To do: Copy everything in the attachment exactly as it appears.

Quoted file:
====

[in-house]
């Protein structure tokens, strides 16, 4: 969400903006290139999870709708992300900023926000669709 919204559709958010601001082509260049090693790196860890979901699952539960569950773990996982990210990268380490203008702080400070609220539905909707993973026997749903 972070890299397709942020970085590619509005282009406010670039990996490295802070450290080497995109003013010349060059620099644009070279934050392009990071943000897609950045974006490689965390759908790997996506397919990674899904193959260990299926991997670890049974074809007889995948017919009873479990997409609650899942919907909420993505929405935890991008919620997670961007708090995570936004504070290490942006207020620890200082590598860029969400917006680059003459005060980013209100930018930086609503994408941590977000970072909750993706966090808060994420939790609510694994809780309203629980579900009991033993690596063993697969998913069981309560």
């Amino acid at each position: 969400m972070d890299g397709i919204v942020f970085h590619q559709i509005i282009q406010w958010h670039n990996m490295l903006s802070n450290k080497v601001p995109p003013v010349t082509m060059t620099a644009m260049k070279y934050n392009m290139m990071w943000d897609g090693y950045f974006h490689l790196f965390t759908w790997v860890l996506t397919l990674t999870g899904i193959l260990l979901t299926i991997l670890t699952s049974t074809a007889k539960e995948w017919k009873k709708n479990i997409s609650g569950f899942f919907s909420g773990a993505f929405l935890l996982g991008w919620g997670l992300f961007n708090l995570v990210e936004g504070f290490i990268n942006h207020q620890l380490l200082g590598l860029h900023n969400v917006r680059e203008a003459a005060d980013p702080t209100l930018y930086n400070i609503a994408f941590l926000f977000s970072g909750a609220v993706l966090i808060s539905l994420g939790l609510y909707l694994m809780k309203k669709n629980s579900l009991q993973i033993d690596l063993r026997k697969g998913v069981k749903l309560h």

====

[in-house]
């Protein structure tokens, strides 16, 4: 969400903006290139999870709708992300900023926000669709 919204559709958010601001082509260049090693790196860890979901699952539960569950773990996982990210990268380490203008702080400070609220539905909707993973026997749903 972070890299397709942020970085590619509005282009406010670039990996490295802070450290080497995109003013010349060059620099644009070279934050392009990071943000897609950045974006490689965390759908790997996506397919990674899904193959260990299926991997670890049974074809007889995948017919009873479990997409609650899942919907909420993505929405935890991008919620997670961007708090995570936004504070290490942006207020620890200082590598860029969400917006680059003459005060980013209100930018930086609503994408941590977000970072909750993706966090808060994420939790609510694994809780309203629980579900009991033993690596063993697969998913069981309560």
């Amino acid at each position: 969400m972070d890299g397709i919204v942020f970085h590619q559709i509005i282009q406010w958010h670039n990996m490295l903006s802070n450290k080497v601001p995109p003013v010349t082509m060059t620099a644009m260049k070279y934050n392009m290139m990071w943000d897609g090693y950045f974006h490689l790196f965390t759908w790997v860890l996506t397919l990674t999870g899904i193959l260990l979901t299926i991997l670890t699952s049974t074809a007889k539960e995948w017919k009873k709708n479990i997409s609650g569950f899942f919907s909420g773990a993505f929405l935890l996982g991008w919620g997670l992300f961007n708090l995570v990210e936004g504070f290490i990268n942006h207020q620890l380490l200082g590598l860029h900023n969400v917006r680059e203008a003459a005060d980013p702080t209100l930018y930086n400070i609503a994408f941590l926000f977000s970072g909750a609220v993706l966090i808060s539905l994420g939790l609510y909707l694994m809780k309203k669709n629980s579900l009991q993973i033993d690596l063993r026997k697969g998913v069981k749903l309560h």